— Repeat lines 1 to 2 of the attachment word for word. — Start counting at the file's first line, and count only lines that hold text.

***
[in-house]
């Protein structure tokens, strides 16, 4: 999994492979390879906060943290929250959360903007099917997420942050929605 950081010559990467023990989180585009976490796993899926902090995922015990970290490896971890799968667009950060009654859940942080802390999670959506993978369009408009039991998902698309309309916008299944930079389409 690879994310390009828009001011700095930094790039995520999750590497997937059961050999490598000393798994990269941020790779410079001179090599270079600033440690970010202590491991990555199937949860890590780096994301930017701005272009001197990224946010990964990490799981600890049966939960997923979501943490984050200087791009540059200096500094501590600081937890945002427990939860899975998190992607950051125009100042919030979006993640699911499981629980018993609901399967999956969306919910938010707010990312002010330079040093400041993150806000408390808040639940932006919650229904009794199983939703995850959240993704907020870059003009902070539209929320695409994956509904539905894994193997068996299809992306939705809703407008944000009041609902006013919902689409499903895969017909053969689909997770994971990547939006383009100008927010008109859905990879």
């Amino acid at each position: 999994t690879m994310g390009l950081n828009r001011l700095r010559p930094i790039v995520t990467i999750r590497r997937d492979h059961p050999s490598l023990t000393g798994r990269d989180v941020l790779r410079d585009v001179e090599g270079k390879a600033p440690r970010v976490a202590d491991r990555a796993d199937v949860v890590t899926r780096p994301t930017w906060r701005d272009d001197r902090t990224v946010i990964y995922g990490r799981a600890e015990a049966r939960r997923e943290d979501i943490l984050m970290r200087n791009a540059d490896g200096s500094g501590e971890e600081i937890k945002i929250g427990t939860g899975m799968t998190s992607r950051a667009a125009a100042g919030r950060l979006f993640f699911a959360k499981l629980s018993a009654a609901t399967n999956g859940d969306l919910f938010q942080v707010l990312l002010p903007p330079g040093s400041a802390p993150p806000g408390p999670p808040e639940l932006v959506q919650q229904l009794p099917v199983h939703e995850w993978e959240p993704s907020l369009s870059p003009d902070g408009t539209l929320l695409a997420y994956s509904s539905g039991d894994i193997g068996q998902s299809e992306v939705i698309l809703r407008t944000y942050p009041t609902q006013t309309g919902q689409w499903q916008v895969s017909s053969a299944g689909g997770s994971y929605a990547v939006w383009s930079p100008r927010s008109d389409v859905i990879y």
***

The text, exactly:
[in-house]
């Protein structure tokens, strides 16, 4: 999994492979390879906060943290929250959360903007099917997420942050929605 950081010559990467023990989180585009976490796993899926902090995922015990970290490896971890799968667009950060009654859940942080802390999670959506993978369009408009039991998902698309309309916008299944930079389409 690879994310390009828009001011700095930094790039995520999750590497997937059961050999490598000393798994990269941020790779410079001179090599270079600033440690970010202590491991990555199937949860890590780096994301930017701005272009001197990224946010990964990490799981600890049966939960997923979501943490984050200087791009540059200096500094501590600081937890945002427990939860899975998190992607950051125009100042919030979006993640699911499981629980018993609901399967999956969306919910938010707010990312002010330079040093400041993150806000408390808040639940932006919650229904009794199983939703995850959240993704907020870059003009902070539209929320695409994956509904539905894994193997068996299809992306939705809703407008944000009041609902006013919902689409499903895969017909053969689909997770994971990547939006383009100008927010008109859905990879």